Selected works by Maha Malluh

Maha Malluh
Untitled (Food for Thought series)

2015

233 burnt pots

4.40 x 10 m

Living and working in Saudi Arabia, artist Maha Malluh’s work centres upon the impact of globalisation and consumer culture within her nation. “My inspiration for art comes from my country, a land of contrasting images and ideas. Good art… forces you to pause, to contemplate and think harder about your surroundings.” Her sculptures are assemblages of objects found in junk shops and flea markets, their decrepit state speaking volumes of the culture that once valued but has now discarded them. Food for Thought – Al-Muallaqat is composed of aluminium cooking pots used traditionally throughout the Arab world. The title Al- Muallaqat links the installation to pre-Islamic 6th century Suspended Odes or Hanging Poems traditionally hung in Mecca. What poetry then do these pots contain? And of what lives and stories could they sing?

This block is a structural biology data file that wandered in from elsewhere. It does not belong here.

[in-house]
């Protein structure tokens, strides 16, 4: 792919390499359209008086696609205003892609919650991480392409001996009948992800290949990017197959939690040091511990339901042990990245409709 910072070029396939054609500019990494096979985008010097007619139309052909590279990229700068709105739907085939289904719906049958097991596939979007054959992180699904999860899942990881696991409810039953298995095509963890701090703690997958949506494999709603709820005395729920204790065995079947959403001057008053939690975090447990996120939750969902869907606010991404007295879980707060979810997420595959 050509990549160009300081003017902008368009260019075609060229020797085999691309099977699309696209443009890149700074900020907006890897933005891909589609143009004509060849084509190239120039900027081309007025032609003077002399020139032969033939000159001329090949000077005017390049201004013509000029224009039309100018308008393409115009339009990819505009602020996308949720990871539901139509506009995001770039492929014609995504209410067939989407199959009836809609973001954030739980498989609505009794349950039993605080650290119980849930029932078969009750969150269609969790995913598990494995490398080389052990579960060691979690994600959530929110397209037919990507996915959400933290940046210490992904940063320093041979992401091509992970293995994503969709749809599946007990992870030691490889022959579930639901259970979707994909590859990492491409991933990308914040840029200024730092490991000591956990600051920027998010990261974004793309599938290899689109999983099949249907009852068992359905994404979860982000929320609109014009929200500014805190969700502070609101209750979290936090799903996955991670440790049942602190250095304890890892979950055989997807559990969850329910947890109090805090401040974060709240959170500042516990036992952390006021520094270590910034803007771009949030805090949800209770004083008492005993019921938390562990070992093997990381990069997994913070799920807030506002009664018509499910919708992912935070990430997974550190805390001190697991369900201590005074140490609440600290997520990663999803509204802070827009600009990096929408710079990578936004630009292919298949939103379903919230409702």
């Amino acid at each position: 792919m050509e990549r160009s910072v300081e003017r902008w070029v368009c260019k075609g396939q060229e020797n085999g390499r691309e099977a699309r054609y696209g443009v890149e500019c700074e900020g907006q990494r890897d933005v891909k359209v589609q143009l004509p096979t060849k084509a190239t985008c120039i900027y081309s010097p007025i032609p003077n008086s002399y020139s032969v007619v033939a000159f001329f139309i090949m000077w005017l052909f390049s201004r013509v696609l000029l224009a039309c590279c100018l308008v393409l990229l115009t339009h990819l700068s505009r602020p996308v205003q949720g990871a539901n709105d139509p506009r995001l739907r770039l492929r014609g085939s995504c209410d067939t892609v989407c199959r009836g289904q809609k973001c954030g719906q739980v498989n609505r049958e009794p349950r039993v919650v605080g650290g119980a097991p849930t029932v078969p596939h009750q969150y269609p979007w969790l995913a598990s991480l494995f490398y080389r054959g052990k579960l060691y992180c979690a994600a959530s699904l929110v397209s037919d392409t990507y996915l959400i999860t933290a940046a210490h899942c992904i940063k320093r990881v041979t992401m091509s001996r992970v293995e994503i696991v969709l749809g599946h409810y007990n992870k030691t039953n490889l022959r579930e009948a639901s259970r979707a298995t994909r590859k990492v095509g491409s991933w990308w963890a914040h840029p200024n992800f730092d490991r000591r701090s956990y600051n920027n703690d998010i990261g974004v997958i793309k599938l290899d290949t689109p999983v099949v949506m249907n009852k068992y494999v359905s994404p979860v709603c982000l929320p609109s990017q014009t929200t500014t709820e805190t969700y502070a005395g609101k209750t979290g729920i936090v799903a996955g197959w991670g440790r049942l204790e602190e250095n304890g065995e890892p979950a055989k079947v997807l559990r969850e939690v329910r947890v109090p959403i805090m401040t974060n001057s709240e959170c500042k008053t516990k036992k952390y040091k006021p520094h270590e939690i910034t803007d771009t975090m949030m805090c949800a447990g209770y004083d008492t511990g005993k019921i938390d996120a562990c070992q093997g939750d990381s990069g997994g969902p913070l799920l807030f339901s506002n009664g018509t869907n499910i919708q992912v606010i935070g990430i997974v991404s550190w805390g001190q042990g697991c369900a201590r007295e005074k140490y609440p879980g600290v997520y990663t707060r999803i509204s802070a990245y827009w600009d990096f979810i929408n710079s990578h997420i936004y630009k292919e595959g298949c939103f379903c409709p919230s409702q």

Articles

Maha Malluh’s Just Des(s)erts
by Siba Aldabbagh

This week saw the opening of the third contemporary Saudi art event in London this month. Unlike the group exhibitions of #Come Togetherand Made in Makkah, the Selma Feriani Gallery welcomed a large crowd of art aficionados to Maha Malluh’s first solo exhibition on London’s Maddox Street.
Although she has been collaborating with other artists from the collectiveEdge of Arabia since 2008, Malluh in fact began her career more than two decades before EoA’s first exhibition. Before coming to London, Malluh had showcased her work in various Saudi cities such as Jeddah and Riyadh, as well as in the United States and Holland.
An intriguing artist in her own right, Malluh is never afraid to experiment with new techniques and mediums. Moving from drawing to painting and photography, she has since become one of the first Arab artists to use the photogram technique. But 2012 has come as a surprise to her followers. At Art Dubai earlier this year she unveiled her first series of mixed media installations entitled “Food for Thought 7000” and comprised of passé cassette tapes of religious sermons from the 1980s encased in wooden bread-baking trays. Receiving much critical acclaim, the baking trays were bought immediately.

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Source:thearabreview.org